Your diet has a significant impact on your heart health. Doctors have been saying it for years. But did you know that what you eat also affects your brain? A recent study conducted by researchers at Rush University Medical Center in Chicago found that a brain-focused diet known as the MIND diet improves brain health and can reduce the risk of developing Alzheimer’s disease by up to 53 percent.
MIND – an acronym for Mediterranean-DASH Intervention for Neurodegenerative Delay – is based on years of research on foods known to benefit cognition and brain function. It is a hybrid diet that combines the Mediterranean and DASH diets, some of the most highly regarded diets.
What’s great about the MIND diet is that even people who do not follow it strictly can reduce their risk of developing Alzheimer’s by approximately a third.
Want to slash your Alzheimer’s risk? Here’s what you should be eating…
First on the list of healthy foods to consume to lower your risk of developing Alzheimer’s is nuts, which are rich in fiber, healthy fats, and antioxidants. The MIND diet recommends eating them at least five times per week.
The creators of the diet have not specified which types of nuts are best to consume for enhanced brain health. Thus, it is probably a good idea to eat a selection of nuts to obtain various nutrients.
Next on the list of MIND diet foods that can lower your risk of Alzheimer’s is whole grains. That includes brown rice, whole-wheat pasta, oatmeal, quinoa, and 100% whole-wheat bread.
To obtain the benefits that these foods provide, it is recommended that dieters aim to consume at least three servings daily. This may seem like a lot, but serving sizes are small – one-half cup per grain.
Want to boost your brain health and prevent Alzheimer’s? Add two to six servings of leafy green veggies to your diet, particularly spinach, kale, broccoli, and collard greens, which are loaded with vitamins A and C.
While these vegetables are not specifically recommended in the Mediterranean and DASH diets, the MIND diet study found that they can significantly reduce the risk of Alzheimer’s when consumed regularly.
Studies have shown that diets high in chickpeas, black beans, and cannellini beans slow cognitive decline. It’s no wonder, then, why the MIND diet recommends four or more servings of beans weekly.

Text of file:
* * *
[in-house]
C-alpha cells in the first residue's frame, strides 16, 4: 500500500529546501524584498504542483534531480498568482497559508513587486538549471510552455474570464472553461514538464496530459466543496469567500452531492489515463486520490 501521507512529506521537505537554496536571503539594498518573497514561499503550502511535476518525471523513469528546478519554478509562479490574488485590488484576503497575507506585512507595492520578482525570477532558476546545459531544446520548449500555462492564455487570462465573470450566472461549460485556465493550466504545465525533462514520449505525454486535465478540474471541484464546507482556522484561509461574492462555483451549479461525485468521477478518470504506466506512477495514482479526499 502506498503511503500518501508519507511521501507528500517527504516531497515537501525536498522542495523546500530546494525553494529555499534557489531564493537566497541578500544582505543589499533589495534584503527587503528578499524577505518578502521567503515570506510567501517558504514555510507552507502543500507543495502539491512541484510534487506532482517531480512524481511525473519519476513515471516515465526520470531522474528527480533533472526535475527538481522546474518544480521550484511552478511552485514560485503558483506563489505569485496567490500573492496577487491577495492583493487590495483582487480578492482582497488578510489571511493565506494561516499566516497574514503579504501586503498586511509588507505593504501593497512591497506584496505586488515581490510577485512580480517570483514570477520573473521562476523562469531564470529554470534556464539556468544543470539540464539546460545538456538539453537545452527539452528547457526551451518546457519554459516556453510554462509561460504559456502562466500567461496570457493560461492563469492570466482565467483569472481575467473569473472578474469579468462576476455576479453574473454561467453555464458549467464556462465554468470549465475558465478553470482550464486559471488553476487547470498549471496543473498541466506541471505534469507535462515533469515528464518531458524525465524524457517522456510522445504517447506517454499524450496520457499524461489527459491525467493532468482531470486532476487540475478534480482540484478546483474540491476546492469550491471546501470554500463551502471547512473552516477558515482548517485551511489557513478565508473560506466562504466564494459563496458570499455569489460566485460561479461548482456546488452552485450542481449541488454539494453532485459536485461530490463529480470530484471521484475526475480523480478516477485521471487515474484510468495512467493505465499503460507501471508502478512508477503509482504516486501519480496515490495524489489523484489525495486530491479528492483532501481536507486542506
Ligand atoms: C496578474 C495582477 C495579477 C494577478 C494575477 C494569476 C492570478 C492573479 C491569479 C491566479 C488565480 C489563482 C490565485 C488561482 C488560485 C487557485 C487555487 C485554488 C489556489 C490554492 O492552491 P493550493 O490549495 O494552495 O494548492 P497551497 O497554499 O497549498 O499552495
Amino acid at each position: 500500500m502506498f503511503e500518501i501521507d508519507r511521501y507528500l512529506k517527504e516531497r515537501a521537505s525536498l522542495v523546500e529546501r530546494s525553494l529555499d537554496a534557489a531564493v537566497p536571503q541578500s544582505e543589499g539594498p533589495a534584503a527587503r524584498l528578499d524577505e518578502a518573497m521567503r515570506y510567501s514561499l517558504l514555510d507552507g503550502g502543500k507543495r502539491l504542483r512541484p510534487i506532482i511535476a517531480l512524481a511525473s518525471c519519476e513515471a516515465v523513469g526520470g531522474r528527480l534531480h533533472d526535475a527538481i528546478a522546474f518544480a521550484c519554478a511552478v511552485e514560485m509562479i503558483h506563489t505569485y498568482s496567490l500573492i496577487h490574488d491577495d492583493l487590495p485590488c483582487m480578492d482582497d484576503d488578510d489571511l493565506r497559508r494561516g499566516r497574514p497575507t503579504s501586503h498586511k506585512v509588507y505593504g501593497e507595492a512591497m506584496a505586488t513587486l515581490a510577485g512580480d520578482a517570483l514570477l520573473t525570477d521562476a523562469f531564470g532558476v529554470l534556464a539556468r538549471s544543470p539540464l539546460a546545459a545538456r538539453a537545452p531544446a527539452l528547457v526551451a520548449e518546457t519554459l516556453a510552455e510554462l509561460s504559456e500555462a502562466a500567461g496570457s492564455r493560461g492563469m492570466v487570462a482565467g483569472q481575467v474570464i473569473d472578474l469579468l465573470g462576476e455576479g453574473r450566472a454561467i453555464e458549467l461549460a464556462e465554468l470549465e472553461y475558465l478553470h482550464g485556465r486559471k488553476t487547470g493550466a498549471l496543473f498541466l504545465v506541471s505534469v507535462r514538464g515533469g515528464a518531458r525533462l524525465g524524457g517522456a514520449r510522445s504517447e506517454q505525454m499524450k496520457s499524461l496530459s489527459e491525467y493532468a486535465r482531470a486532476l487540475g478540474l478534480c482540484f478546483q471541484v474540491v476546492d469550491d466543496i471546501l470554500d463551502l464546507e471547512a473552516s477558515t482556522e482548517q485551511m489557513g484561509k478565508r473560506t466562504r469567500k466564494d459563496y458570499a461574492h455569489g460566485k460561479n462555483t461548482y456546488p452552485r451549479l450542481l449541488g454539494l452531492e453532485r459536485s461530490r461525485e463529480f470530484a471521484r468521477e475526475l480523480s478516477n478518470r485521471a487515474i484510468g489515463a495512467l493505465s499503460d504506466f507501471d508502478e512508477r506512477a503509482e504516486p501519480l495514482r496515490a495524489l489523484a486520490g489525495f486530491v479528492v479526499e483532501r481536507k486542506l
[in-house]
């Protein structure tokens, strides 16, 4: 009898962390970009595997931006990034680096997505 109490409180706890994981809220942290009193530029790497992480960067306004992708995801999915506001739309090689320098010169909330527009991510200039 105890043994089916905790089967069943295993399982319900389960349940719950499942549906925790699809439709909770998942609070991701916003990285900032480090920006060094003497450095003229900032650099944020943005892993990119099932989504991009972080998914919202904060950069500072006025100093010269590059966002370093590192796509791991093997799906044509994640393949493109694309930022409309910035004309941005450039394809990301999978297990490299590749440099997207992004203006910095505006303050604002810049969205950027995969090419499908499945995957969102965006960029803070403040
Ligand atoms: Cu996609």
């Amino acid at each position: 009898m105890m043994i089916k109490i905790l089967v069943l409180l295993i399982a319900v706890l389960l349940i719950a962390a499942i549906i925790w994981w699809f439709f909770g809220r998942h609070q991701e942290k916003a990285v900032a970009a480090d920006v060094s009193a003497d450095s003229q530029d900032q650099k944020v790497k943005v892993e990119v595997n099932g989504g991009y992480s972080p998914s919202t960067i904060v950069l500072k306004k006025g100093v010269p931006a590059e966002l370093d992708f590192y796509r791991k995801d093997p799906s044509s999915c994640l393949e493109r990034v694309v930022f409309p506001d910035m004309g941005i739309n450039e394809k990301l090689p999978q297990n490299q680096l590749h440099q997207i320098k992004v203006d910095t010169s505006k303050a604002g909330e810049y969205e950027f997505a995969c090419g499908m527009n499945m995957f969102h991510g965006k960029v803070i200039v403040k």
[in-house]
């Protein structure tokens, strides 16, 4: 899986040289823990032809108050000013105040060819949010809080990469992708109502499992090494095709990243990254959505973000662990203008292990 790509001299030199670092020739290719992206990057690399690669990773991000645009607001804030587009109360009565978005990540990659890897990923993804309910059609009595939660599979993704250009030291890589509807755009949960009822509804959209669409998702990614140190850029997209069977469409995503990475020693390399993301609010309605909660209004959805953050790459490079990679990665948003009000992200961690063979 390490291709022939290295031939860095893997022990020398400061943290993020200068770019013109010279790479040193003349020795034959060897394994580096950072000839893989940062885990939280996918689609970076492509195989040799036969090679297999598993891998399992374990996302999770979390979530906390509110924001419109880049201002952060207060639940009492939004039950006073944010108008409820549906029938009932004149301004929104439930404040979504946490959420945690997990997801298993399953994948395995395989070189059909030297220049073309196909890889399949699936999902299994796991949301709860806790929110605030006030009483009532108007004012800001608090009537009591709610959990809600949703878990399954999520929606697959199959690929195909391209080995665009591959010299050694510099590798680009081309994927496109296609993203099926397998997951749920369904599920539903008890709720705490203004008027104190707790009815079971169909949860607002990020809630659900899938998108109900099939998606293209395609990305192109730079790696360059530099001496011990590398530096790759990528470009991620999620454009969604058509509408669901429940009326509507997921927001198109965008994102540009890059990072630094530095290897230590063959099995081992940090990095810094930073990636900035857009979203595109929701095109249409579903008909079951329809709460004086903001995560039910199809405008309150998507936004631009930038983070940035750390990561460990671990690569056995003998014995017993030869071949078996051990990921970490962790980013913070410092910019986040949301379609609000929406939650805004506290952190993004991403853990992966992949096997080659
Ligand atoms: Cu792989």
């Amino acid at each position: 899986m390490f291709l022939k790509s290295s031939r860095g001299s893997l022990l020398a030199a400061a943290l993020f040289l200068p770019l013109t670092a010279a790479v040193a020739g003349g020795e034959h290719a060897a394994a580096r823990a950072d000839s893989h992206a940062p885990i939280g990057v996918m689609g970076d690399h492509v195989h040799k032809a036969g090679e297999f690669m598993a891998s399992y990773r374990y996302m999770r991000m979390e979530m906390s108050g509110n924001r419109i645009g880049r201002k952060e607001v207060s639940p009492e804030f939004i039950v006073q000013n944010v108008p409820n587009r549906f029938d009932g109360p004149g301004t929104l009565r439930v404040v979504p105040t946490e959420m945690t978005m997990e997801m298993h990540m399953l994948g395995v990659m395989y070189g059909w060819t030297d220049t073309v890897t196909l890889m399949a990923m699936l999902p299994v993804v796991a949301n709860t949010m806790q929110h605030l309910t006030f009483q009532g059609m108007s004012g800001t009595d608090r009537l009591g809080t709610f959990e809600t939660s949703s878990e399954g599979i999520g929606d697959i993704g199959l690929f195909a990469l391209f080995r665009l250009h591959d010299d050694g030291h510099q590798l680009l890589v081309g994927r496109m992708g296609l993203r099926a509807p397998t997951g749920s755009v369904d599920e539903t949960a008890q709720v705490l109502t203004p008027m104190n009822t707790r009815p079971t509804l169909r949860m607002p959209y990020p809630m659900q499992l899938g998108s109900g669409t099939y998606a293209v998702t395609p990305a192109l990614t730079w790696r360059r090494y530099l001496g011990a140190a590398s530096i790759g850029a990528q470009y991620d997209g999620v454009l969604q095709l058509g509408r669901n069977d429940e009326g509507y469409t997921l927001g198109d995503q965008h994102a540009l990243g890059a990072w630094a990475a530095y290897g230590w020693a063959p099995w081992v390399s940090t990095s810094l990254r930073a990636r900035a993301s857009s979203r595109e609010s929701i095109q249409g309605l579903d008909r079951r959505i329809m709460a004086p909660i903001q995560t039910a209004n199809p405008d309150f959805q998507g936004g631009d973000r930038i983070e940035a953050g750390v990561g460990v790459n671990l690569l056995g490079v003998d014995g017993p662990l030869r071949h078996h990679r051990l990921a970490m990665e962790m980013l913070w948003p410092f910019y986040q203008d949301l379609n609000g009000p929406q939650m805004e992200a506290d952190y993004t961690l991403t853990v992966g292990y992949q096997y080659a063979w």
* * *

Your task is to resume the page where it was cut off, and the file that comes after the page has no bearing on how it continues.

An easy way to work more beans into your daily diet is to cook up a pot of beans each week and then ration them. Canned beans are fine, too, as long as they are low in sodium and you rinse them before eating.
Berries – blueberries, blackberries, strawberries, etc. – are powerful in the fight against Alzheimer’s. That is, they can help to prevent the disease, which is why they form part of the MIND diet.
What makes berries a great brain food is their high flavonoid content. They’re particularly rich in anti-inflammatory anthocyanins. Eat two 1/2 cup servings each week to reap the brain benefits of berries.
For a healthy brain, give red meat a skip and eat more chicken and turkey. Two or more 3-ounce servings per week should do the trick, according to the creators of the MIND diet, as long as you don’t fry it.
Instead of frying your poultry, you can bake, sauté, roast, or grill, all of which are healthier cooking options. There are loads of chicken and turkey recipes that are healthful and delicious.
Alright, so you already knew that fish is good for your brain, but did you know that the omega-3 fatty acids in fish can stave off Alzheimer’s disease? Like poultry, though, this meat should not be fried.
The best types of fish for boosting brain health and protecting from dementia are salmon, herring, anchovies, mackerel, and sardines. Eat fatty fish at least once a week. Recommends the MIND diet.
Olive Oil (Virgin)
Use virgin olive oil as your primary cooking oil. That’s the MIND diet recommendation. Why? It’s a good source of monounsaturated fat, which helps to reduce inflammation and promotes heart health.
Additionally, extra-virgin olive oil contains oleocanthal, a polyphenol that has been found in research studies to benefit brain health due to its antioxidant and anti-inflammatory properties.
A glass of red wine per day can keep Alzheimer’s away. At least, that was one of the findings when the MIND diet study was conducted. Just don’t exceed five ounces daily, or it could have the opposite effect.
Red wine is beneficial for brain health because it contains resveratrol and other anti-inflammatory and antioxidant chemicals. Some high-quality grape juices may offer similar benefits.